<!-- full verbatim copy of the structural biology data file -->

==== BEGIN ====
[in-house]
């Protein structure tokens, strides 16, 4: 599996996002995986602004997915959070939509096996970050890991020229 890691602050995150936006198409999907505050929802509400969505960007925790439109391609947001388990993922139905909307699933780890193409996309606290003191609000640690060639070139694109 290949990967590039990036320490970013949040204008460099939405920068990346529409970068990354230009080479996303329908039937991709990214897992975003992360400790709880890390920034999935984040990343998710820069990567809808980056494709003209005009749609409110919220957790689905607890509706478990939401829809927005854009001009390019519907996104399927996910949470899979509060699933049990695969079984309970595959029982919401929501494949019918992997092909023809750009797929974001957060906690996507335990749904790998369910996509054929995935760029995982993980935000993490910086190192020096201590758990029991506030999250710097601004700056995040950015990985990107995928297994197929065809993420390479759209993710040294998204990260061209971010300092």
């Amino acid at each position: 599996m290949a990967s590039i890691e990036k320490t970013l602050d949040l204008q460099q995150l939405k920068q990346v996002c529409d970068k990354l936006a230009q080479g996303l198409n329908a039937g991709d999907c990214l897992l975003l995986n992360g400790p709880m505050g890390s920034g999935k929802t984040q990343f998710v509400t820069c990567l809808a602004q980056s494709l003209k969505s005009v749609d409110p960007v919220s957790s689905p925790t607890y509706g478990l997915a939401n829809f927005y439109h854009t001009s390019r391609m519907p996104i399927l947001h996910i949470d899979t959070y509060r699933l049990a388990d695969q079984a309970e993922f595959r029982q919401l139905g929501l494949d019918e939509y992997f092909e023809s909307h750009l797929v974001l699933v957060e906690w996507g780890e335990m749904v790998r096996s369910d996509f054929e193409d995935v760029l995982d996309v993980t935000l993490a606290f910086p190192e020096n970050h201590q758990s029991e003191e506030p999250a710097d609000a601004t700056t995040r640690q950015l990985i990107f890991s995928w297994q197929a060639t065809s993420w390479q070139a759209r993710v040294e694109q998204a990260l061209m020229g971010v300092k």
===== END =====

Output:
[in-house]
């Protein structure tokens, strides 16, 4: 599996996002995986602004997915959070939509096996970050890991020229 890691602050995150936006198409999907505050929802509400969505960007925790439109391609947001388990993922139905909307699933780890193409996309606290003191609000640690060639070139694109 290949990967590039990036320490970013949040204008460099939405920068990346529409970068990354230009080479996303329908039937991709990214897992975003992360400790709880890390920034999935984040990343998710820069990567809808980056494709003209005009749609409110919220957790689905607890509706478990939401829809927005854009001009390019519907996104399927996910949470899979509060699933049990695969079984309970595959029982919401929501494949019918992997092909023809750009797929974001957060906690996507335990749904790998369910996509054929995935760029995982993980935000993490910086190192020096201590758990029991506030999250710097601004700056995040950015990985990107995928297994197929065809993420390479759209993710040294998204990260061209971010300092």
């Amino acid at each position: 599996m290949a990967s590039i890691e990036k320490t970013l602050d949040l204008q460099q995150l939405k920068q990346v996002c529409d970068k990354l936006a230009q080479g996303l198409n329908a039937g991709d999907c990214l897992l975003l995986n992360g400790p709880m505050g890390s920034g999935k929802t984040q990343f998710v509400t820069c990567l809808a602004q980056s494709l003209k969505s005009v749609d409110p960007v919220s957790s689905p925790t607890y509706g478990l997915a939401n829809f927005y439109h854009t001009s390019r391609m519907p996104i399927l947001h996910i949470d899979t959070y509060r699933l049990a388990d695969q079984a309970e993922f595959r029982q919401l139905g929501l494949d019918e939509y992997f092909e023809s909307h750009l797929v974001l699933v957060e906690w996507g780890e335990m749904v790998r096996s369910d996509f054929e193409d995935v760029l995982d996309v993980t935000l993490a606290f910086p190192e020096n970050h201590q758990s029991e003191e506030p999250a710097d609000a601004t700056t995040r640690q950015l990985i990107f890991s995928w297994q197929a060639t065809s993420w390479q070139a759209r993710v040294e694109q998204a990260l061209m020229g971010v300092k």